The Negative Equity Car Dealer
Car dealers routinely make far more profit
on the “iron” when
they sell a used vehicle instead of a new one. The reason
is simple. New motor vehicles have a factory window sticker
on them that tells you, in a pretty honest way, what the
manufacturer suggested retail price is.
There is no “suggested retail price” for
a used vehicle. It is whatever the dealer can get away with.
As a result, they sometimes try to get away with a lot — a
lot of your money.
way is by claiming you’ve got vehicle negative equity
in your trade in vehicle. This is one way to boost extra
profit out of the deal without you realizing it’s happening
Watch out when a car dealer says that you have “negative
equity” or negative trade-in value. Half the time it
probably isn’t true at all. The other half of the time,
it probably is not as bad as they want to make you think
it is. Either way, what may really be happening with “negative
equity” is that the car dealer is trying to make extra
Negative trade-in value simply means that your
trade-in vehicle has a fair market value that is less than
what you owe on it. This could be because you have not owned
it very long, and you still owe a very high payoff on it.
It could also be because the last dealership where you traded
a car in, and who sold you this one, started you on this
cycle of vehicle “negative equity.”
You need to know, for certain, what your trade-in
vehicle is really worth. You can look it up in books you
can buy at the bookstore or find at the local library, or
you can even ask a local bank to give you the value numbers.
Those numbers come from several different publications. There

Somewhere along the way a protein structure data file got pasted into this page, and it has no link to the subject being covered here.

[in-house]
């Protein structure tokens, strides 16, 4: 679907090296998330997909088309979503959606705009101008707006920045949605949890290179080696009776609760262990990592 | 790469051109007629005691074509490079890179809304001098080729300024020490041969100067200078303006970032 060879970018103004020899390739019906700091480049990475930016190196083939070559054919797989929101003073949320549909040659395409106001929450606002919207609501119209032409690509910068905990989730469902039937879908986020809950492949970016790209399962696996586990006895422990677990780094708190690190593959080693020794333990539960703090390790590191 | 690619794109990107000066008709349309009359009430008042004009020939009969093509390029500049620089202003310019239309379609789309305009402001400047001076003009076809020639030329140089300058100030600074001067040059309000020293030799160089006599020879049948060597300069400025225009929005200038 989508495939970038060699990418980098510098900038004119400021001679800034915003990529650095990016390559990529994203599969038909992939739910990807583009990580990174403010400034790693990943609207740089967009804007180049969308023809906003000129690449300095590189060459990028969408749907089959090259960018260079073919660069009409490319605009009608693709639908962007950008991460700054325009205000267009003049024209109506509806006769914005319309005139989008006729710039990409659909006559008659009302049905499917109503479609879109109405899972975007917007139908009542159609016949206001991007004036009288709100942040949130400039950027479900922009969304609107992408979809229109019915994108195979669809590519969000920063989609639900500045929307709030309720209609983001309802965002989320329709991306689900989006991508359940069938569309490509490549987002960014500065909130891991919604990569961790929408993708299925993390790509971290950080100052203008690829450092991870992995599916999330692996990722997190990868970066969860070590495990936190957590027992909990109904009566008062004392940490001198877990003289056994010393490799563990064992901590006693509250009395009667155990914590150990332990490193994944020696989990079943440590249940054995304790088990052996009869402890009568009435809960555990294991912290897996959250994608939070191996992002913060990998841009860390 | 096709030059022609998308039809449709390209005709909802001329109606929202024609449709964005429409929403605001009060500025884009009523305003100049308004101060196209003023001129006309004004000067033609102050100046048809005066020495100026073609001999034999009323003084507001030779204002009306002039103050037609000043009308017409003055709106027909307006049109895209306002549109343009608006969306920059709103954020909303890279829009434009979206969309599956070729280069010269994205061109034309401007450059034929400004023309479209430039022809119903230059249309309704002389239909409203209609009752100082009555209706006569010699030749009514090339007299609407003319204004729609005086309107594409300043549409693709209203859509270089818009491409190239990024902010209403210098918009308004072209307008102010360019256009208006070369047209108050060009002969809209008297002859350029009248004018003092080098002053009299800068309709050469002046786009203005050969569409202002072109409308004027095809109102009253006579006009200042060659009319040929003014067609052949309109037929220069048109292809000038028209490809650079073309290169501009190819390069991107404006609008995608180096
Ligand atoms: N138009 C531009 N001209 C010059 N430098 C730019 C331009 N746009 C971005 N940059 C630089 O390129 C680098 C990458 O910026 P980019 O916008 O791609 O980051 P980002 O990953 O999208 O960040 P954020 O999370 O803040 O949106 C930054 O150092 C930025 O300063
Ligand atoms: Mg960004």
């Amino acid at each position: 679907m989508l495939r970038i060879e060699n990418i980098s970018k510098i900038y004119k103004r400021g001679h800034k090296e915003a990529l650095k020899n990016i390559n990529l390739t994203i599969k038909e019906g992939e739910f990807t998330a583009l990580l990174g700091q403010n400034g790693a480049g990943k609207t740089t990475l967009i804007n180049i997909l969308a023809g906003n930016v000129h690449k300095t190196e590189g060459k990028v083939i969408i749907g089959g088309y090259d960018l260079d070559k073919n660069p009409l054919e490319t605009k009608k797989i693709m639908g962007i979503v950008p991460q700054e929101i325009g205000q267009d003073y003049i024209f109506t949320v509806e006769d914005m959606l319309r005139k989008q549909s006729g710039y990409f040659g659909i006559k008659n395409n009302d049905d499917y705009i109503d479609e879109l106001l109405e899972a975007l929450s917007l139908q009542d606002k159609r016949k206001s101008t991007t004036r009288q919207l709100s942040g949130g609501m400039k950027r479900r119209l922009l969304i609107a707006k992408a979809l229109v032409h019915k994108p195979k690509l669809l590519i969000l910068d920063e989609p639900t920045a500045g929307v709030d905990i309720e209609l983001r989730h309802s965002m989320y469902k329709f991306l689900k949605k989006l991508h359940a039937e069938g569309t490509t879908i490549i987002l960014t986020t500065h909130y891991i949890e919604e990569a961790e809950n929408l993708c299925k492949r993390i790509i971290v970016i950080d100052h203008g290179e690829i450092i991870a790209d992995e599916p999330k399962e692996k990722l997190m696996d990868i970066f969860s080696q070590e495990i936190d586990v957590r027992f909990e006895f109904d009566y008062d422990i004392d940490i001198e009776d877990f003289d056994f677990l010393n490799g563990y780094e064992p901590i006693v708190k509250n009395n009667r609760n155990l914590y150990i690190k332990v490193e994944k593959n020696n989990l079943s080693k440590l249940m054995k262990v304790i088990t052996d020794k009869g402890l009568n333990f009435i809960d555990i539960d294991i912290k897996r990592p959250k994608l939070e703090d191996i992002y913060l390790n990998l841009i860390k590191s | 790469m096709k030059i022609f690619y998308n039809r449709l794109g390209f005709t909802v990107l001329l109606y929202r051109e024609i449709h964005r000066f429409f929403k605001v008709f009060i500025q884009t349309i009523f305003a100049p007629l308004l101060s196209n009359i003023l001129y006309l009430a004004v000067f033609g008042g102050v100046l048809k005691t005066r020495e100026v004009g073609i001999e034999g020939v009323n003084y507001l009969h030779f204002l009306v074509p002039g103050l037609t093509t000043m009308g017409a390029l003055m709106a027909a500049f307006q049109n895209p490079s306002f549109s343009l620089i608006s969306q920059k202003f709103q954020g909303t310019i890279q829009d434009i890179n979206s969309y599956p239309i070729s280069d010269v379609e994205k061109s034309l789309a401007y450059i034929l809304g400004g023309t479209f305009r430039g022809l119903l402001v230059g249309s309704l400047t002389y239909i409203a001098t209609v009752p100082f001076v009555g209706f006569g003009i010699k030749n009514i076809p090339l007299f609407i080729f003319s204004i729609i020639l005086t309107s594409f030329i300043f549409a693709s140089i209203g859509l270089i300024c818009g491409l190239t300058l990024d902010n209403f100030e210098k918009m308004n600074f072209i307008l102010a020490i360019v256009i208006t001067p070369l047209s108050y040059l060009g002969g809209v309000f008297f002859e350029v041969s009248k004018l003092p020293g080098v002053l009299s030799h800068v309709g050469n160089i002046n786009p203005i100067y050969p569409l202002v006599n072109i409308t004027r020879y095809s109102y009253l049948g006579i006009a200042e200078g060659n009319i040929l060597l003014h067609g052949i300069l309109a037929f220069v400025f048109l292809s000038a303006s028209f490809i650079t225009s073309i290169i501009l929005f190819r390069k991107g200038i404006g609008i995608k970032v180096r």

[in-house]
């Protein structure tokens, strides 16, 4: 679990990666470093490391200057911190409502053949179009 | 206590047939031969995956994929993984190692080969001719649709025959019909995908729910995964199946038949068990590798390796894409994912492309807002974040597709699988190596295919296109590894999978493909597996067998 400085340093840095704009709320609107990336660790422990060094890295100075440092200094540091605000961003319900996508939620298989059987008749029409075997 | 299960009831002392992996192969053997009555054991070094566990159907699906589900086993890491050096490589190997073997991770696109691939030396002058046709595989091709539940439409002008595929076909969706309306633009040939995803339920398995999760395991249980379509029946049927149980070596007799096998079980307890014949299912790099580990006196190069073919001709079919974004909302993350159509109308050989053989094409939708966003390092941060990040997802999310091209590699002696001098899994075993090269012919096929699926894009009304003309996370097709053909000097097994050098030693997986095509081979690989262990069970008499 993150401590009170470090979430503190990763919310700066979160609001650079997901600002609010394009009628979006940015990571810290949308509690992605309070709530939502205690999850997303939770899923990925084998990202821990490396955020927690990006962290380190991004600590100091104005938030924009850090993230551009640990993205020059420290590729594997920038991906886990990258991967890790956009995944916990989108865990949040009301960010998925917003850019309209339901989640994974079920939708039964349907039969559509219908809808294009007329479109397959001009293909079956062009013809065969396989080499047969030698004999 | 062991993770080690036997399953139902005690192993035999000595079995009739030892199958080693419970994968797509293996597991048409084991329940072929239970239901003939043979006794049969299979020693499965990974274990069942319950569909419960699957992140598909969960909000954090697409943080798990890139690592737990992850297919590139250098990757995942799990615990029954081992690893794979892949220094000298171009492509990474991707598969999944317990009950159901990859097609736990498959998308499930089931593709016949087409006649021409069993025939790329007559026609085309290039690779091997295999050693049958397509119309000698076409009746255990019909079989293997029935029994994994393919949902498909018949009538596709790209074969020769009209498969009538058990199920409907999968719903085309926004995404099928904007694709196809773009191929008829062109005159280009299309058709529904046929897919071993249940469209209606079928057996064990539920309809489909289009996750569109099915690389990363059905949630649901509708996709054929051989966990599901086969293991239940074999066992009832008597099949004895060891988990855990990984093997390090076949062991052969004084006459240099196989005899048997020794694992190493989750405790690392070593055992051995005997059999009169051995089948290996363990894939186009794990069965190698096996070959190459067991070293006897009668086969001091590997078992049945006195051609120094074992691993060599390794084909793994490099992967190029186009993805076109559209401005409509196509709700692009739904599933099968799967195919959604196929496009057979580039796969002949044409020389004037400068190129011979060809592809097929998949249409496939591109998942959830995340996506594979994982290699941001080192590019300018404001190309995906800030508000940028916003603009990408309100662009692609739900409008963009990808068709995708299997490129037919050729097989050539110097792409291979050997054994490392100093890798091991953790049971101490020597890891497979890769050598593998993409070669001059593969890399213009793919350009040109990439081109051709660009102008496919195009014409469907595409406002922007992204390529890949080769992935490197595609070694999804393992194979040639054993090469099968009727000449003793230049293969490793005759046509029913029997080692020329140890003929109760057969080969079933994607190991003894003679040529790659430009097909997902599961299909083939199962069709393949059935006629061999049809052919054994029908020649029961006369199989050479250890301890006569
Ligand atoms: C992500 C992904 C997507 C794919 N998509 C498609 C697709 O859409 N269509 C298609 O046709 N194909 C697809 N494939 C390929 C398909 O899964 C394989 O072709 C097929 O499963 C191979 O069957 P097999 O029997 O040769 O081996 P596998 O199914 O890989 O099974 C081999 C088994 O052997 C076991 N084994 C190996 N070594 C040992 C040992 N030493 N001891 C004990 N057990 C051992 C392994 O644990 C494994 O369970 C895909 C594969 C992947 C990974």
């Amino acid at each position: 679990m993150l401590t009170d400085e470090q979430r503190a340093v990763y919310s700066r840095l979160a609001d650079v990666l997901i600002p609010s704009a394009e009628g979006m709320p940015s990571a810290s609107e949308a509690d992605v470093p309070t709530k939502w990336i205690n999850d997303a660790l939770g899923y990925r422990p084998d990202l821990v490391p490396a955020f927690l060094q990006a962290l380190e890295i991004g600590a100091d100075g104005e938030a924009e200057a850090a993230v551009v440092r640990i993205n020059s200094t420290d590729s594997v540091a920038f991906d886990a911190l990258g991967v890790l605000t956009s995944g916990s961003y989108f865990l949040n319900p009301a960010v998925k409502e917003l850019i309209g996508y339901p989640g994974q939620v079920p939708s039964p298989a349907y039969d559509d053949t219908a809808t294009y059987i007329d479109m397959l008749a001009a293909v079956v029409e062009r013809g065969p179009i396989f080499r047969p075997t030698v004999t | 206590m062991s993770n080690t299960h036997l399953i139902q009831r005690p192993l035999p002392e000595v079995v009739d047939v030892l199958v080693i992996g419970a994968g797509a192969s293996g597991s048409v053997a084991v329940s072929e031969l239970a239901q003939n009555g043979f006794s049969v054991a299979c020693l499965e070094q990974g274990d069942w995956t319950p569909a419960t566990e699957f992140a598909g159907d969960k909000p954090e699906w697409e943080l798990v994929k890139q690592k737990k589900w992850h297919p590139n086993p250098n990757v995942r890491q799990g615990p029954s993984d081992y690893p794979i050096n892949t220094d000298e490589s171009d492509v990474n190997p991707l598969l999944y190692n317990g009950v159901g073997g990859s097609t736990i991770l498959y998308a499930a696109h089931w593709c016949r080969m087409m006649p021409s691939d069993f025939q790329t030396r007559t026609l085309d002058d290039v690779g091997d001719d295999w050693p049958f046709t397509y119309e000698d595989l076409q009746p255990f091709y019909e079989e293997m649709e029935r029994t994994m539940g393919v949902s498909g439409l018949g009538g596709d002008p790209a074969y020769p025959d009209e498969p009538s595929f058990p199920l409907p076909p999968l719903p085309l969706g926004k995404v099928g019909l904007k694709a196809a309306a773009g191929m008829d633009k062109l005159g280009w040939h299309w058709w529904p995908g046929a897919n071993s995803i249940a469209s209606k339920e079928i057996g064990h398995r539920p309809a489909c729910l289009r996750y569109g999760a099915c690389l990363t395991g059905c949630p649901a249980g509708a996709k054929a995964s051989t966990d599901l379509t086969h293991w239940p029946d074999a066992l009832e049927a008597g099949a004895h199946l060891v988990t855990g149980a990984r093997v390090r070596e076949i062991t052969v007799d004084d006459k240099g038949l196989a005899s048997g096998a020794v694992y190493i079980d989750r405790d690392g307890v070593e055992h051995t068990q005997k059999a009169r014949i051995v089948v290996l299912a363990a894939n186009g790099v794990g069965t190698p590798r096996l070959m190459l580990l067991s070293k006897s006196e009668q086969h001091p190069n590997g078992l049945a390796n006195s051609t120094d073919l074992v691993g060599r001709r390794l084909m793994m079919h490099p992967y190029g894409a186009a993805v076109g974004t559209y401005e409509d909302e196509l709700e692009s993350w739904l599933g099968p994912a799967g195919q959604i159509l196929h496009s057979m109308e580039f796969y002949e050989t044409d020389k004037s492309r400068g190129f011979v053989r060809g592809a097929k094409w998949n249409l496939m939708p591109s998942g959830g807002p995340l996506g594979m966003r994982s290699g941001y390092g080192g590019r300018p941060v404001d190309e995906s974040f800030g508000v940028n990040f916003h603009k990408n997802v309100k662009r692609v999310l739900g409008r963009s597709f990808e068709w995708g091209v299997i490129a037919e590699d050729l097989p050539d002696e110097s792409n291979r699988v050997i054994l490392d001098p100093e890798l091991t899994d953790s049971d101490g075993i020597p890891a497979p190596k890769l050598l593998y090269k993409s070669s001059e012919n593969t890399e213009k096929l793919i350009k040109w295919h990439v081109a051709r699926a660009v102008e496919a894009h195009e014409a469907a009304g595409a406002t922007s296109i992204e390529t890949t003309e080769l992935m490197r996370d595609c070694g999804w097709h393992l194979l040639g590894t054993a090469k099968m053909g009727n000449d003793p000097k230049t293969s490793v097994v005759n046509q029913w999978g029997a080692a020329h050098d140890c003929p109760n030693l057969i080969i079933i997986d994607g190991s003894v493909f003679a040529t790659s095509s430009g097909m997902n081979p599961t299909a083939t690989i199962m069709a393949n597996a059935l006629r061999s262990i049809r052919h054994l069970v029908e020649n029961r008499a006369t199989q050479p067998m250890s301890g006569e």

is what some people call the
(which is really yellow) published by the National Automobile
Association. Most libraries have this and many bookstores
sell this. Car dealers get it monthly and it lists the base
price of the vehicle for trade-in, wholesale and retail purposes,
along with options that are worth anything and deductions
for high mileage, among other things. These numbers are probably “conservative” but
perhaps more realistic than the other books that are available.
Different areas of the country find one book
more popular to use than the other, but virtually everyone
uses the NADA
However, if you want to know what your vehicle
is really worth, forget about all of those books. Instead,
look in your local newspaper or “trading post” or
car magazine. The odds are that the most realistic and accurate
numbers are going to be found there. Before going to trade
your car in, you should check all of this out and you might
want to call your local credit union or bank too. Don’t
forget to add something if your vehicle has low mileage or
is in extremely good condition.
In any event, just remember: “negative
means only one thing to a car dealer — Positive Profit!
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